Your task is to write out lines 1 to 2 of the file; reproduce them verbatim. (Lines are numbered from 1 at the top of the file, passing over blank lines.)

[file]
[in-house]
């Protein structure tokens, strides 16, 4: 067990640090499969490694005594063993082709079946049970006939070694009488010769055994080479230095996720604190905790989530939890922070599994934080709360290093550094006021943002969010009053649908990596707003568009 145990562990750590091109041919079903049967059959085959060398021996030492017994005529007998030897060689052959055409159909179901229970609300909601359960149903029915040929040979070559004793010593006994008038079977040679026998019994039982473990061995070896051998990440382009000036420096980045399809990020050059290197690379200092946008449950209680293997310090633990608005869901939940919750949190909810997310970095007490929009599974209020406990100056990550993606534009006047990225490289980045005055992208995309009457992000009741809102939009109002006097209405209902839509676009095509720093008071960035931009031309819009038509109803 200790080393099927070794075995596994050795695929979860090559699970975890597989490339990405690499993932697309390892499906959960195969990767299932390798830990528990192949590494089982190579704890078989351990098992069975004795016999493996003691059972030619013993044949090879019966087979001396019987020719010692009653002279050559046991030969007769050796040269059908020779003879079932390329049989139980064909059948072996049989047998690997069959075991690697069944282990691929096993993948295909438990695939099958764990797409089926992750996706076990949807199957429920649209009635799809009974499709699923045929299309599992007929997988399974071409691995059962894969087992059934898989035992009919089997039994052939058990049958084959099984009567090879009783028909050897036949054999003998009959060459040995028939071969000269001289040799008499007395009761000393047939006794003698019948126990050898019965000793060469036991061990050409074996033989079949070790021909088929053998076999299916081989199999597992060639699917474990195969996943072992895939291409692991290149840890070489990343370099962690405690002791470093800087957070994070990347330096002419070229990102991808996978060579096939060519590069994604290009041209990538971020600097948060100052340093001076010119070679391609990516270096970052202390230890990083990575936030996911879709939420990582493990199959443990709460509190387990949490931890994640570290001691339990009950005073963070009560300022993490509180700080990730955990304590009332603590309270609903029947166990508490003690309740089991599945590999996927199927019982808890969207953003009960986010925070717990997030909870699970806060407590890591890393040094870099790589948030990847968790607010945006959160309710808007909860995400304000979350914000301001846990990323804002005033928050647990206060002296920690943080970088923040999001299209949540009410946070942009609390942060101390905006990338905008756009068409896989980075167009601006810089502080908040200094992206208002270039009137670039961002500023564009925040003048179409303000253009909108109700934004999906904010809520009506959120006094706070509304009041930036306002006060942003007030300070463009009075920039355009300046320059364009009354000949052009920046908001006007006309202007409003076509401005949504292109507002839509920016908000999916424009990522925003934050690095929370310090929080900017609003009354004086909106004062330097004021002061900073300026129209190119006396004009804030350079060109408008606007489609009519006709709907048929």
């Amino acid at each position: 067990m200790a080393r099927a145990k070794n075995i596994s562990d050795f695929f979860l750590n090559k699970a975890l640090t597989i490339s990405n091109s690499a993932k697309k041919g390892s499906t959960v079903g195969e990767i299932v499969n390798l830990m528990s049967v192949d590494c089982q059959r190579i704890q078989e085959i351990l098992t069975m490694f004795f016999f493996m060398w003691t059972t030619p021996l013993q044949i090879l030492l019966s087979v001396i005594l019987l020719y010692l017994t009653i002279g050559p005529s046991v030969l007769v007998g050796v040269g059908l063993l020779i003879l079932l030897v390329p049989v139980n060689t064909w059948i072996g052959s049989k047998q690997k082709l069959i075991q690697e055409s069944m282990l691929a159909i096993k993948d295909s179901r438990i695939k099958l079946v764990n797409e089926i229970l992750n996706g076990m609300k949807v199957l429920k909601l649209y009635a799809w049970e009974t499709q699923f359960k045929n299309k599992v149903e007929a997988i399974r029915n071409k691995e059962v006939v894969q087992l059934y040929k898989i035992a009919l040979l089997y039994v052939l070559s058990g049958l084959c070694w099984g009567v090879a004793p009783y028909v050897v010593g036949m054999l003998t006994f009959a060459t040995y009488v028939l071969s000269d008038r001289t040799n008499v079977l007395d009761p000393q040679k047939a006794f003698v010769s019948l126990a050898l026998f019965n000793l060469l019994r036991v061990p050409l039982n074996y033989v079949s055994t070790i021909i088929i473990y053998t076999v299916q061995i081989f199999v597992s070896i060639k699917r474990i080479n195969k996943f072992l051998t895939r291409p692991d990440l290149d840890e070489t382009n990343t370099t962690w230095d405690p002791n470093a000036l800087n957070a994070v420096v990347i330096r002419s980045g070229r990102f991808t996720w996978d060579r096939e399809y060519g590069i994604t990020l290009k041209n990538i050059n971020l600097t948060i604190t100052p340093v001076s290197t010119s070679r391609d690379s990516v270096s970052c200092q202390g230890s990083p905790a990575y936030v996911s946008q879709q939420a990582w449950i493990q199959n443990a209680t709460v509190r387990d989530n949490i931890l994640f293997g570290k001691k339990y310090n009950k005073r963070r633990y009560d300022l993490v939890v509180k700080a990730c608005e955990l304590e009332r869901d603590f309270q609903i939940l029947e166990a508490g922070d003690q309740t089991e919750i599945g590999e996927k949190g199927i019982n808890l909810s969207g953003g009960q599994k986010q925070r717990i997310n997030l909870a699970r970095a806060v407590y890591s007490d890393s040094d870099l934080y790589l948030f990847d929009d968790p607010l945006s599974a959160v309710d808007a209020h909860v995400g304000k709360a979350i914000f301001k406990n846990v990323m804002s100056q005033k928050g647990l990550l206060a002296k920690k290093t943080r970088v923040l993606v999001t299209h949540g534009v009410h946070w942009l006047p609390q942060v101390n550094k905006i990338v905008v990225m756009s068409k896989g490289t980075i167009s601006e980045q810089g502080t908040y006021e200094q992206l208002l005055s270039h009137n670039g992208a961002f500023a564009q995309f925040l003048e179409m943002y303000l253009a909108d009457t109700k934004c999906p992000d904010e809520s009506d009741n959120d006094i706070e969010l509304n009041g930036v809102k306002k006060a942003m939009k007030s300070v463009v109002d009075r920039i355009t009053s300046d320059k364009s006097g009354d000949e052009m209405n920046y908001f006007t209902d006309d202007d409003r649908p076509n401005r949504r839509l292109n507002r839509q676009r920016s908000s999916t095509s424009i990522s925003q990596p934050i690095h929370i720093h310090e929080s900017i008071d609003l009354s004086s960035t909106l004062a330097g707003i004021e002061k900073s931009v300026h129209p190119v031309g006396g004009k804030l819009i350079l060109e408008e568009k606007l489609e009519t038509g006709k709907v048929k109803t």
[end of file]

[in-house]
């Protein structure tokens, strides 16, 4: 067990640090499969490694005594063993082709079946049970006939070694009488010769055994080479230095996720604190905790989530939890922070599994934080709360290093550094006021943002969010009053649908990596707003568009 145990562990750590091109041919079903049967059959085959060398021996030492017994005529007998030897060689052959055409159909179901229970609300909601359960149903029915040929040979070559004793010593006994008038079977040679026998019994039982473990061995070896051998990440382009000036420096980045399809990020050059290197690379200092946008449950209680293997310090633990608005869901939940919750949190909810997310970095007490929009599974209020406990100056990550993606534009006047990225490289980045005055992208995309009457992000009741809102939009109002006097209405209902839509676009095509720093008071960035931009031309819009038509109803 200790080393099927070794075995596994050795695929979860090559699970975890597989490339990405690499993932697309390892499906959960195969990767299932390798830990528990192949590494089982190579704890078989351990098992069975004795016999493996003691059972030619013993044949090879019966087979001396019987020719010692009653002279050559046991030969007769050796040269059908020779003879079932390329049989139980064909059948072996049989047998690997069959075991690697069944282990691929096993993948295909438990695939099958764990797409089926992750996706076990949807199957429920649209009635799809009974499709699923045929299309599992007929997988399974071409691995059962894969087992059934898989035992009919089997039994052939058990049958084959099984009567090879009783028909050897036949054999003998009959060459040995028939071969000269001289040799008499007395009761000393047939006794003698019948126990050898019965000793060469036991061990050409074996033989079949070790021909088929053998076999299916081989199999597992060639699917474990195969996943072992895939291409692991290149840890070489990343370099962690405690002791470093800087957070994070990347330096002419070229990102991808996978060579096939060519590069994604290009041209990538971020600097948060100052340093001076010119070679391609990516270096970052202390230890990083990575936030996911879709939420990582493990199959443990709460509190387990949490931890994640570290001691339990009950005073963070009560300022993490509180700080990730955990304590009332603590309270609903029947166990508490003690309740089991599945590999996927199927019982808890969207953003009960986010925070717990997030909870699970806060407590890591890393040094870099790589948030990847968790607010945006959160309710808007909860995400304000979350914000301001846990990323804002005033928050647990206060002296920690943080970088923040999001299209949540009410946070942009609390942060101390905006990338905008756009068409896989980075167009601006810089502080908040200094992206208002270039009137670039961002500023564009925040003048179409303000253009909108109700934004999906904010809520009506959120006094706070509304009041930036306002006060942003007030300070463009009075920039355009300046320059364009009354000949052009920046908001006007006309202007409003076509401005949504292109507002839509920016908000999916424009990522925003934050690095929370310090929080900017609003009354004086909106004062330097004021002061900073300026129209190119006396004009804030350079060109408008606007489609009519006709709907048929």